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Survey: Furniture Companies Dropping Flame Retardants

Jan Lee
Jan Lee | Monday September 1st, 2014 | 0 Comments

California_flame_retardants_Jeremy_KeithBig changes are afoot in the California furniture market. A survey conducted by the Oakland-based Center for Environmental Health and design firm HDR Architecture shows that many furniture manufacturers have dropped, or are in the process of removing chemical flame retardants from their ingredients lists. Their manufacturing changes CEH says, are in response to the state’s recent updates to laws that govern how flammability standards are measured, and whether manufacturers can opt out of including chemical flame retardants in their products.

According to CEH, of 56 office furniture producers surveyed in a recent poll, 12 say they have already removed chemical flame retardants (CFR) from their furniture. This includes Arcadia and Global, which are largely known for their office and home retail products, and David Edward, which produces office and healthcare furniture. Three other companies, Haworth, Martin Battrud and Herman Miller, say they expect to be CFR-free by 2015. Eight others said they are planning to eliminate the chemicals but needed more time to respond to the survey.

In January Technical Bulletin 117-2013 went into effect, removing the requirements for manufacturing companies to include CFRs in their products. In turn, changes were made to the way that furniture is tested for flammability. A mandatory smolder test now determines whether the product is fire-safe, rather than whether it contains specified flame retardants. The smolder test also encourages manufacturers to seek out outer materials that tend to be more flame resistant, like wool, hemp or plastics, and to move away from those materials that aren’t as flame resistant. Materials with denser weaves and more impermeable surfaces tend to reduce the smolder capability, and reduce the risk of fire.

In an interview earlier this year, CEH Pollution Prevention Co-Director Judy Levin said the regulatory update made sense, since the real question is whether the furniture is liable to catch fire on the outside, not whether the foam inside the furniture will burn.

“The smolder test actually addresses the major cause of fires, which is smoldering sources like cigarettes on fabrics,” said Levin.

The willingness of furniture companies to drop chemical flame retardants from their product ingredients means companies recognize the value of the new standards, says CEH Executive Director Michael Green.

“It’s clear that the market for safer products made without these toxic chemicals is here. Smart companies know that by eliminating these harmful chemicals they can offer safer products that parents and businesses want for our homes and workplaces,” says Green.

Last week the California Senate passed a bill that would require manufacturers to advise consumers when CFRs are included in furniture. SB 1019, which is expected to become mandatory in January 2015 (when TB 117-2013 also becomes mandatory), requires manufactures to clearly label products when the furniture contains specific toxic substances.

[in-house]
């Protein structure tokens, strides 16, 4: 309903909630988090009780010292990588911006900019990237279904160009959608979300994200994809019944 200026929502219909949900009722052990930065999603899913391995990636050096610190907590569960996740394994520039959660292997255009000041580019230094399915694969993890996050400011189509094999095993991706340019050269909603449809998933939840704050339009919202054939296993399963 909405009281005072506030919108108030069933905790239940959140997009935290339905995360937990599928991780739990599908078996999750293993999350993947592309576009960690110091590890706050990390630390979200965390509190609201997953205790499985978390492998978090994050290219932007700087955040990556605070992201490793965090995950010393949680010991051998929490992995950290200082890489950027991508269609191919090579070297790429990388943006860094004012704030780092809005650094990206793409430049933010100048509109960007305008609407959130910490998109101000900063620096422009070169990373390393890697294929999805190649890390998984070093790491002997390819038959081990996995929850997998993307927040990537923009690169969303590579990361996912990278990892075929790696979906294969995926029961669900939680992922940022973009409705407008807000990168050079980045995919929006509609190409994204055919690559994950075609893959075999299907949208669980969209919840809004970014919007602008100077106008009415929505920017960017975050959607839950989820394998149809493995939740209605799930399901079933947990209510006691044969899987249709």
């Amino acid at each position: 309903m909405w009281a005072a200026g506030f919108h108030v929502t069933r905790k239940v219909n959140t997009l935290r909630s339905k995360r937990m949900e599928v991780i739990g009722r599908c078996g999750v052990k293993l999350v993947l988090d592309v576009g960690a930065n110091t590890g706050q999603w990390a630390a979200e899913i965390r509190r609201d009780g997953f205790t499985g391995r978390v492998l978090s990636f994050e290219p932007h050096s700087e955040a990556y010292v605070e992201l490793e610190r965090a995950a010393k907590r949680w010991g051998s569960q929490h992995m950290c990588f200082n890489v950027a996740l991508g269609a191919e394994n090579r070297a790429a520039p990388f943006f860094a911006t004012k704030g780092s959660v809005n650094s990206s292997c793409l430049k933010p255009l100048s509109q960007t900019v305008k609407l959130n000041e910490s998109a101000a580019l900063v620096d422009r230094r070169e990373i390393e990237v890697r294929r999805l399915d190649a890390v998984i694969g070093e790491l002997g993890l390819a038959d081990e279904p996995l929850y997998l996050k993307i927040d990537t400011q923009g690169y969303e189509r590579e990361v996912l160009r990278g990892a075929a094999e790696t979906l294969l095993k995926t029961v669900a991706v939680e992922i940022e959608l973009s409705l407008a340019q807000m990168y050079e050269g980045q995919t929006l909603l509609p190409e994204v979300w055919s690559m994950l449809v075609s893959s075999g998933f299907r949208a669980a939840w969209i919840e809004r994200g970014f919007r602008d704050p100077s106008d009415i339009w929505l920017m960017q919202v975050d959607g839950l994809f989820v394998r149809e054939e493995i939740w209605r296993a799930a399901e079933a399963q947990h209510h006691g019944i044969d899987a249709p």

Although TB 117 and SB 1019 only apply to furniture sold in California, they are likely to have some impact outside of the state, since many national brands that market in California may decide to simply label their products universally in order to save production costs.

CEH has announced that until TD 117 and SB 1019 are in mandatory effect, consumers that want to find out which companies are manufacturing furniture without chemical flame retardants can find updates on CEH’s website.

Earlier this year, California healthcare NGO Kaiser Permanente announced that it would be transitioning to furniture that does not contain chemical flame retardants, signaling a further willingness by companies to endorse the state’s new methods for meeting flammability standards. Kaiser’s Sustainability Officer Kathy Gerwig said Kaiser was pleased with the legislative changes and has been working with its suppliers to drop chemical flame retardants from its furniture.

“We have terrific suppliers and they have been well aware of our desire to move to safer products for a very long time,” said Gerwig, who said she expected increased support of the new standards would eventually encourage others in healthcare and other marketplaces to do the same.

However, many chemical producers aren’t happy with California’s bold legislative changes. In January of this year, the chemical company Chemtura filed suit against the state saying that the new regulations didn’t conform to the state’s Home Furnishings Act. Last week Sacramento County’s Superior Court responded with a tentative ruling that rejected the plaintiff’s court challenge. Chemtura’s approach, the courts said, “certainly produce absurd and untenable results” for state regulators.

The case was scheduled to be heard on Friday, and the court’s final ruling will no doubt be of great interest to both California businesses and those across the nation.

Update: On Friday, Aug. 29 Sacramento County Superior Court made its decision final, rejecting Chemtura’s suit against the State of California.

Image: credit: Jeremy Keith


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